Queens-born Ceppos is a fifth-generation American Jew. He began acting at 9 and studied theater in college, but his parents decided that this was no way to make a living. He went into business and lived in France, where he met his partner for the past 43 years. My husband, he calls him.
When he reached 60, Ceppos decided it was time to do what he really loved. His great interest in the play’s message is among the reasons he was chosen to play Aslih’s father Hassan – as well as Or.
When he came for his audition, he didn’t know anything about the events, he said. At first he was still wondering what “Aseel did for him to be killed.” On the subway on his way back home from the audition one day, Ceppos read how the father Hassan describes his son’s killing, and he cried.
As he himself explains, he used to see things through the filter of a Jew whose grandmother always said the world hated Jews, or of a child who donated money to plant trees in Israel and believed Jews were a peace-loving people.
At the end of each performance, someone always came up to Ceppos and started speaking to him in Arabic. When he said he was Jewish and didn’t speak Arabic, he followed the astonishment's turn into a hug.
Some 15 of his Jewish friends and relatives came to see the play, which made them too look at Israel in a different way. All his Jewish friends knew that the situation was difficult but didn’t realize to what extent the Palestinians were treated as inferior citizens, he said.
At the Passover seder, they spoke about the play and what was behind it. They painfully mentioned the sentence Hassan tells his children: Agricultural subsidies are provided to help the Jewish farmers and destroy the Arab farmers. His hostess mentioned how she left before the end of the panel that followed the play, when one of the African-American participants repeatedly said “Palestine.” “I can’t bear it, the state is called Israel, not Palestine.”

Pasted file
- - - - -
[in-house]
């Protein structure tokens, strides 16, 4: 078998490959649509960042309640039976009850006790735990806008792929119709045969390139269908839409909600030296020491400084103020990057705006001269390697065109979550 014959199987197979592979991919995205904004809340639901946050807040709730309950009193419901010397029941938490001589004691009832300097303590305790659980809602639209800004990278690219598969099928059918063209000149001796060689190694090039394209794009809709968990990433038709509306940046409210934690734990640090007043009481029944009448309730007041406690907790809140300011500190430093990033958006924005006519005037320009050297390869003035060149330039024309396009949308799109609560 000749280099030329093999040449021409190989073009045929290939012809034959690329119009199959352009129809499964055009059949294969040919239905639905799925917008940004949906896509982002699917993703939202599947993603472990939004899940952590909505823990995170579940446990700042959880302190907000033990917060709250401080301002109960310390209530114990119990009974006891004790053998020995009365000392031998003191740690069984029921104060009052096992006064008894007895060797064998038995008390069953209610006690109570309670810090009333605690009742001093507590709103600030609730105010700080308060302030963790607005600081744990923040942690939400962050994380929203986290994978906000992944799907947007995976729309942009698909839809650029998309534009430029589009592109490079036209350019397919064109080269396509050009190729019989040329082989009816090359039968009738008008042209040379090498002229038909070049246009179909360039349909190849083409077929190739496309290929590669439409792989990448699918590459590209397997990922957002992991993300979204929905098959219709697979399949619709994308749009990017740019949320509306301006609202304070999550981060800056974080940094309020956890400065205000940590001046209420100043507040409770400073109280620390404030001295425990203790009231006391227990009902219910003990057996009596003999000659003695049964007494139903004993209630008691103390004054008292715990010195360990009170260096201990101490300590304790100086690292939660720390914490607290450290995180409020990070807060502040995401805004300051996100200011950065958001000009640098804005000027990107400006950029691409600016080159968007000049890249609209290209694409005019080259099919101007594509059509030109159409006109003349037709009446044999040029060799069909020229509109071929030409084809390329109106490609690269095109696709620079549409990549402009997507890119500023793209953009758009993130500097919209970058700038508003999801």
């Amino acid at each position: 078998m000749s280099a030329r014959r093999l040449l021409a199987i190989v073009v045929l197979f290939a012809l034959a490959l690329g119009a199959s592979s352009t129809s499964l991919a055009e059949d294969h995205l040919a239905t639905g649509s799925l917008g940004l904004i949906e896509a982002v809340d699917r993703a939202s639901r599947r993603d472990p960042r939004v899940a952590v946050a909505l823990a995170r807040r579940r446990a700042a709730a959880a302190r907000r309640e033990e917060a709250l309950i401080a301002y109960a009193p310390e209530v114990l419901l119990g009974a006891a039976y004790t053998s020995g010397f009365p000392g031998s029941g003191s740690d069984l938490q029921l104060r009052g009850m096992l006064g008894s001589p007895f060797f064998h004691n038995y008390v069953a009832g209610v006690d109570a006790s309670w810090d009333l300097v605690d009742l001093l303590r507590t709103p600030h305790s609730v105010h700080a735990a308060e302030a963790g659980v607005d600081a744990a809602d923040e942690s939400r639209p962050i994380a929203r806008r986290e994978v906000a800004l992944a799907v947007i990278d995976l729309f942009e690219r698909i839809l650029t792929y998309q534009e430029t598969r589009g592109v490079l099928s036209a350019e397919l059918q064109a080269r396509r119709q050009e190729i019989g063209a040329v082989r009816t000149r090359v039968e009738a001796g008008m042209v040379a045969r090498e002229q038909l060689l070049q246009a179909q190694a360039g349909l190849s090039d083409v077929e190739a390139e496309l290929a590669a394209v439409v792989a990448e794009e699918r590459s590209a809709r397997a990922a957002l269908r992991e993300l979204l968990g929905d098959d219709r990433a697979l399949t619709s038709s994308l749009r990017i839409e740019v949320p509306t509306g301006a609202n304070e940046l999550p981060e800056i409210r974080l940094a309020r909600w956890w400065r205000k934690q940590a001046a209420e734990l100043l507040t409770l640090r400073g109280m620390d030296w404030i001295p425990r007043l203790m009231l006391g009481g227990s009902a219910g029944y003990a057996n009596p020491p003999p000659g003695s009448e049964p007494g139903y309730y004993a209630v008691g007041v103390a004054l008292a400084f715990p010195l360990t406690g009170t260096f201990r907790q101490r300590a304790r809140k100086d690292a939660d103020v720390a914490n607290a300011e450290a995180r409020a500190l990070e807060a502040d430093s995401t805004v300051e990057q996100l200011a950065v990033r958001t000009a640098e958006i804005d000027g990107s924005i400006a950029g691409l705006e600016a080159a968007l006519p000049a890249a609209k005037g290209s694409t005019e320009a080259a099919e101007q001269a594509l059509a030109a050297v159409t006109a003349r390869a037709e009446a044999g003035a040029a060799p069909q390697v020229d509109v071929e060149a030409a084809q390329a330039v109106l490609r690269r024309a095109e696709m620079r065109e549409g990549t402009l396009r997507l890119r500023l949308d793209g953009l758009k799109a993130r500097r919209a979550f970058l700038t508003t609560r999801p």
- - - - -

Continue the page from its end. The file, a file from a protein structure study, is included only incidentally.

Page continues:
After the last performance at SoHo Playhouse, two members of the audience, Israeli sisters living in New York, said that what angered them most was the Israelis’ crassness, entitlement and haughtiness. If only we could say the actors exaggerated, said the women.
They especially referred to one of the journalists in the play, performed so aptly by Jackson Goldberg, whose body language matched his words: “What was Aseel doing at that demonstration in the first place? You say he was a peace activist, how do you explain that he was taking part in a riot?”